A bounce rate is calculated as a percentage of single page visits on a site. It is basically the number of visitors who leave a landing page without any further browsing on the site. However, the bounce rate is calculated by dividing the number of bounces in a given time period by the total number of entrances during that same time. The average bounce rate runs between 45 and 55 percent. A bounce rate below 45 is considered excellent and above 70 is considered terribly disappointing.
Why Bounce Rate Matters
Google tracks and monitors bounce rates and traffic on sites because their goal is to provide the top 10 results for each interpretation of a keyword search. If a site is displayed on the first page of the search results and a high percentage of the traffic leaves the site immediately without navigating through it at all, then Google will likely remove it from the first page results. So ultimately, a high bounce rate can kill your SEO strategy.
The Good, The Bad, And The Ugly
Bounce rates almost always have a negative connotation associated with them. However, they are not always bad. A bounce rate on a page with a call-to-action can be a good thing. For instance, a high bounce rate on a “contact us” page can convey that users are acting on the CTA. Unfortunately, artificial intelligence cannot differentiate between a positive connotation and a negative. Additionally, optimizing for the bounce rate does not always improve the quality of the page, which should be the main goal.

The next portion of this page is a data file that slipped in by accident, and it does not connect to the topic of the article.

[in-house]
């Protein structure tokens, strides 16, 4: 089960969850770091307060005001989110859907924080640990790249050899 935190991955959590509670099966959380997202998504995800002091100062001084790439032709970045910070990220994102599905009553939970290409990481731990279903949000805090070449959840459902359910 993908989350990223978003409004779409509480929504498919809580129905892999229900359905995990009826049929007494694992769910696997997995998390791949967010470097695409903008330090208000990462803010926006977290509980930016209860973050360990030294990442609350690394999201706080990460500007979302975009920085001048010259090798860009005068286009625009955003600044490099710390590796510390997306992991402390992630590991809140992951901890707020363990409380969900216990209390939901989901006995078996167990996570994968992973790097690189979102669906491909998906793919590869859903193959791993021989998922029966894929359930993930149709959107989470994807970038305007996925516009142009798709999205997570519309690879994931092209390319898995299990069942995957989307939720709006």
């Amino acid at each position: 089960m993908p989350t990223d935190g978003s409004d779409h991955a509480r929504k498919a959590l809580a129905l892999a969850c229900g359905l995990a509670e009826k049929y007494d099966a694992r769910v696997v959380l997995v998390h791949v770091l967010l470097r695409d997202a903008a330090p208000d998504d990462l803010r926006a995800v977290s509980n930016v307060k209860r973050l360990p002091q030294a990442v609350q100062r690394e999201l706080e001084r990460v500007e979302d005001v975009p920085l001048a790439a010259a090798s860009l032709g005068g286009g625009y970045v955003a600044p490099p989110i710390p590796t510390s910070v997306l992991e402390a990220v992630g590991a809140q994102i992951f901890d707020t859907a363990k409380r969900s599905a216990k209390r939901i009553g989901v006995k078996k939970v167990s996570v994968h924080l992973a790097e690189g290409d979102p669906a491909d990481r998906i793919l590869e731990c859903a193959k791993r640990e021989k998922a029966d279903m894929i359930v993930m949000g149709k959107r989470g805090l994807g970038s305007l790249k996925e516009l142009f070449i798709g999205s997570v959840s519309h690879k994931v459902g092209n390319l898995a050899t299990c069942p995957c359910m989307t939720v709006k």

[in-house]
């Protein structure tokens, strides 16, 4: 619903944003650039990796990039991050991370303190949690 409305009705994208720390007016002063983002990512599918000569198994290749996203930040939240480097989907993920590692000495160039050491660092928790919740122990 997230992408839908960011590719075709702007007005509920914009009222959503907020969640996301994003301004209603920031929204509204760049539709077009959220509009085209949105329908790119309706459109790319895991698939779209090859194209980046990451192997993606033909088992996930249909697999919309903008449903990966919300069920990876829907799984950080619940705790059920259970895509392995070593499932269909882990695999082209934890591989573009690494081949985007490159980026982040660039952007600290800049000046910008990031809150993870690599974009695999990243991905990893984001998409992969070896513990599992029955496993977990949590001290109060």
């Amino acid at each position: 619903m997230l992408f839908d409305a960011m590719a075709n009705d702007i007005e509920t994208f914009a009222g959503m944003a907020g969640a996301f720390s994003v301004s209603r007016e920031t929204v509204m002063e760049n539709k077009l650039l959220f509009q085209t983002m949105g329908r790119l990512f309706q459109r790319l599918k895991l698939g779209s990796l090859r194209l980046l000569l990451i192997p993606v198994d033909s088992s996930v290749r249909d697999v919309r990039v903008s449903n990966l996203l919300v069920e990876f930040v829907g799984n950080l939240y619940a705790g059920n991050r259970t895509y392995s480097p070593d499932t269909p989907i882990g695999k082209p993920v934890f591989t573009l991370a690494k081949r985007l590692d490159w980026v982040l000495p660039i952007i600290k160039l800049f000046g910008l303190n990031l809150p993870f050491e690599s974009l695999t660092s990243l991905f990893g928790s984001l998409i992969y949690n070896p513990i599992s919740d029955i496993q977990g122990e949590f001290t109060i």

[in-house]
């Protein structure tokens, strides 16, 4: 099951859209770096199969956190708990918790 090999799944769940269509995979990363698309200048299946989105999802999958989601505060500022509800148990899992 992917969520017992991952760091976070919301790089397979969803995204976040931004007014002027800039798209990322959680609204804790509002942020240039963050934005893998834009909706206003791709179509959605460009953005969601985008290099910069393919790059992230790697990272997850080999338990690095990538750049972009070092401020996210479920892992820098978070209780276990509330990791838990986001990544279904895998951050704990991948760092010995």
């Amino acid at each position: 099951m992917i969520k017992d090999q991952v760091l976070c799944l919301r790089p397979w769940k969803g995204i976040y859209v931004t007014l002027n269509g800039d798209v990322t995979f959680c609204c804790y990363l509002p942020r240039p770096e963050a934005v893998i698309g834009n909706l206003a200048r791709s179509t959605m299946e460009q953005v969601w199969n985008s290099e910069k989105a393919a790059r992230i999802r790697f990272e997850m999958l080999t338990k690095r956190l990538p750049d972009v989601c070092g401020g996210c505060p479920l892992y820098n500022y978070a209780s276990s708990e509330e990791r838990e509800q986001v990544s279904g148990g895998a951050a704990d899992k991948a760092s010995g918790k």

Not A Metric
Google does not use a page’s bounce rate as a formal metric for ranking on SERPs. Bounce rates can’t accurately measure engagement, so they are not reliable. Google Analytics can be easily manipulated by unscrupulous characters, which means that there is also no need to use this data. The fact is that Google uses its own algorithm to determine bounce rates. The formula at the beginning of this dialogue is what the rest of us use because it’s the closest reliable formula. The Google algorithm does employ tactics to try to decipher if a high bounce rate has a negative connotation before taking any action.
Google’s Other Factors
Google actually looks at long clicks and short clicks in relation to the bounce rate. Long clicks are when a user clicks on a page and stays for a little while. A short click occurs when a user clicks on a sight and then immediately returns to the results page. Google optimizes for longer clicks because that is the best sign of user satisfaction. For SEO purposes, long clicks mean the same thing. The conclusion is that bounce rate still matters.
Bounce Rate And SEO
No matter how you look at it, bounce rate affects SEO. Sometimes it’s a direct effect and sometimes it’s indirect. For instance, it is unnecessary to optimize for the bounce rate if your page has a good long click percentage and a long dwell time.
A high bounce rate can be an indicator of other weaknesses in your SEO strategy. If your site or certain pages on your site are not mobile friendly or they have a slow load time, your bounce rate will be higher. A mismatch between keywords and the displayed content can also show a higher bounce rate. Of course, low-quality sites will also have a higher bounce rate. The main idea is that optimizing for a lower bounce rate can be like treating the symptom instead of the problem. If you don’t fix the problem and strengthen the weaknesses, the rankings will continue to suffer.